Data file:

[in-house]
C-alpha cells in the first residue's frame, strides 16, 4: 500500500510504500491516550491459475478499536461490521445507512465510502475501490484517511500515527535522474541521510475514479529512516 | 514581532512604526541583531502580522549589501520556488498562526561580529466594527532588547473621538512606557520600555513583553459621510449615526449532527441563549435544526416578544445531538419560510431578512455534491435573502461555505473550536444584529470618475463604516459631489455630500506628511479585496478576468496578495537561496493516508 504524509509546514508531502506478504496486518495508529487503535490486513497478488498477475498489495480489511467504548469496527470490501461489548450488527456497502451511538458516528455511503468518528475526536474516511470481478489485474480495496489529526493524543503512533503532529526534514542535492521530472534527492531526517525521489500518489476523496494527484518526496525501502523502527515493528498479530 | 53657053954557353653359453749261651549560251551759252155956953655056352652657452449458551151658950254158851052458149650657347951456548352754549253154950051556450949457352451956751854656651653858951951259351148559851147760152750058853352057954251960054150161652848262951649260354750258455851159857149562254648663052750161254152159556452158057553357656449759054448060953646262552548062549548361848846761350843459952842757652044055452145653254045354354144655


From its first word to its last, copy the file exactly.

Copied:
[in-house]
C-alpha cells in the first residue's frame, strides 16, 4: 500500500510504500491516550491459475478499536461490521445507512465510502475501490484517511500515527535522474541521510475514479529512516 | 514581532512604526541583531502580522549589501520556488498562526561580529466594527532588547473621538512606557520600555513583553459621510449615526449532527441563549435544526416578544445531538419560510431578512455534491435573502461555505473550536444584529470618475463604516459631489455630500506628511479585496478576468496578495537561496493516508 504524509509546514508531502506478504496486518495508529487503535490486513497478488498477475498489495480489511467504548469496527470490501461489548450488527456497502451511538458516528455511503468518528475526536474516511470481478489485474480495496489529526493524543503512533503532529526534514542535492521530472534527492531526517525521489500518489476523496494527484518526496525501502523502527515493528498479530 | 53657053954557353653359453749261651549560251551759252155956953655056352652657452449458551151658950254158851052458149650657347951456548352754549253154950051556450949457352451956751854656651653858951951259351148559851147760152750058853352057954251960054150161652848262951649260354750258455851159857149562254648663052750161254152159556452158057553357656449759054448060953646262552548062549548361848846761350843459952842757652044055452145653254045354354144655